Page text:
With numerous awards and extensive lighting design industry involvement, your passion is evident. What motivates you to operate at this high level?
My mother. Or, at least I hold her largely responsible. I grew up being told practically daily, “You have to live up to your potential.” And according to my mother, there was no limit to my potential. Living up to your potential pretty much translated into studying and working super hard. I believe that after many years of “practice” under my mom’s directive, wanting to do the best that I can and putting all my energy into what I’m doing became part of my personality. I don’t know of any other profession where people are as passionate about their work as lighting designers are; we are incredibly lucky to do what we love and be paid for doing what we love doing. I feel the same way; lighting design is my work, hobby and passion, and it’s no wonder that I give it as much time as I do. That and the deadlines! The drawback is that I think I became a workaholic, and would not call my life balanced.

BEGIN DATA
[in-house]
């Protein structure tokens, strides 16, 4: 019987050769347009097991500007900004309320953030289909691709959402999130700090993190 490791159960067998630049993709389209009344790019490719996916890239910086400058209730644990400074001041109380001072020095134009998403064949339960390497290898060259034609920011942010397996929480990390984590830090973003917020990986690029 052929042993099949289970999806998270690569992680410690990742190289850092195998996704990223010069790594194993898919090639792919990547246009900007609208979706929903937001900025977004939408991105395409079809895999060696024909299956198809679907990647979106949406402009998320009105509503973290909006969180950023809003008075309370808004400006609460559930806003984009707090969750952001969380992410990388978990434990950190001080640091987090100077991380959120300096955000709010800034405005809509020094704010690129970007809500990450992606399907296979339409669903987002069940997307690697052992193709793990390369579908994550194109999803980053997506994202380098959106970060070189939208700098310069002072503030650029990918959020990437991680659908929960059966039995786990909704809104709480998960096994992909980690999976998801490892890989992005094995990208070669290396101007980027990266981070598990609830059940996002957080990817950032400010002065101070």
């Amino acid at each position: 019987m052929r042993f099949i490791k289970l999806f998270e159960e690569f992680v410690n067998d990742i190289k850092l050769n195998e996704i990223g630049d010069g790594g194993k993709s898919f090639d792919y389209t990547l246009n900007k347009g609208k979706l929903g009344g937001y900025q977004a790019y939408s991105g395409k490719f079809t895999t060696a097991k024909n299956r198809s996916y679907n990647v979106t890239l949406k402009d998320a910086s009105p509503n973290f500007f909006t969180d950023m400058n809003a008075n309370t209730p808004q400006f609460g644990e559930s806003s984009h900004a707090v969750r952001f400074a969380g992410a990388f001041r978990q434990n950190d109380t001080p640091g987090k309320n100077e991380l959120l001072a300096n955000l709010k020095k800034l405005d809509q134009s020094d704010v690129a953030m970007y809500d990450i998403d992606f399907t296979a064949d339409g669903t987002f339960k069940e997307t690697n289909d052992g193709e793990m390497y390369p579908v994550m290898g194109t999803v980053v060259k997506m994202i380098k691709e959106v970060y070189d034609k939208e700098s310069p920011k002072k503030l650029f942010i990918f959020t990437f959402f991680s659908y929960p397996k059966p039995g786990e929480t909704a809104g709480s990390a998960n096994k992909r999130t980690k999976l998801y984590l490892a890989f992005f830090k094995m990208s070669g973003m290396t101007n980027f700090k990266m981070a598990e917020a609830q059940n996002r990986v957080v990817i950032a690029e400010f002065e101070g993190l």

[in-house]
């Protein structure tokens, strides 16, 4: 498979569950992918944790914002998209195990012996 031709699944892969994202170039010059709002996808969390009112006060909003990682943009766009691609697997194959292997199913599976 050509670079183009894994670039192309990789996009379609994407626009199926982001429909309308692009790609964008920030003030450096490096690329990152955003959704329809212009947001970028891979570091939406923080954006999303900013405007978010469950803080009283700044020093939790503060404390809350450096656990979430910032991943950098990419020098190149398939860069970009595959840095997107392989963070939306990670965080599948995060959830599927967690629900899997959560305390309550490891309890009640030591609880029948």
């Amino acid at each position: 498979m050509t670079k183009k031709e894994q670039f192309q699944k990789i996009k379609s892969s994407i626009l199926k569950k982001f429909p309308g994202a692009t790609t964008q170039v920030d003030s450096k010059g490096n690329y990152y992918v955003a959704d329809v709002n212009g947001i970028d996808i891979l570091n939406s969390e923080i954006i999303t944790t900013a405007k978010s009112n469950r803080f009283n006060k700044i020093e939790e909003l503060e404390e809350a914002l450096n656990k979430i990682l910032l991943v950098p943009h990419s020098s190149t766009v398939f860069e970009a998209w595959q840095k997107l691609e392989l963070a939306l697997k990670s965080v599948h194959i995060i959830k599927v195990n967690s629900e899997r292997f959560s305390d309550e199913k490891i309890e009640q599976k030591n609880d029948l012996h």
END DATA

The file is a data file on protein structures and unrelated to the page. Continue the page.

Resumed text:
A client of yours in Vancouver refers to you as an “atmospheric strategist.” What does that mean to you?
First of all, I seriously considered putting that as a title on my business card; I think it’s a fantastic description. What it means to me is that there’s nothing more powerful in establishing mood and atmosphere than light. Mood of any space, in my opinion, is created by the quality of light and its composition. Any space can be made to feel the way that the client intended it to feel when light treatment is applied purposely to evoke a specific emotion. But no matter what the space is, if the emotional response was accidental to design process or if the client’s intent for the space was misunderstood, or if selection and placement of light were wrong, the space will feel wrong.
How has the insurgence of LED influenced your lighting designs compared to other technologies such as incandescent or fluorescent?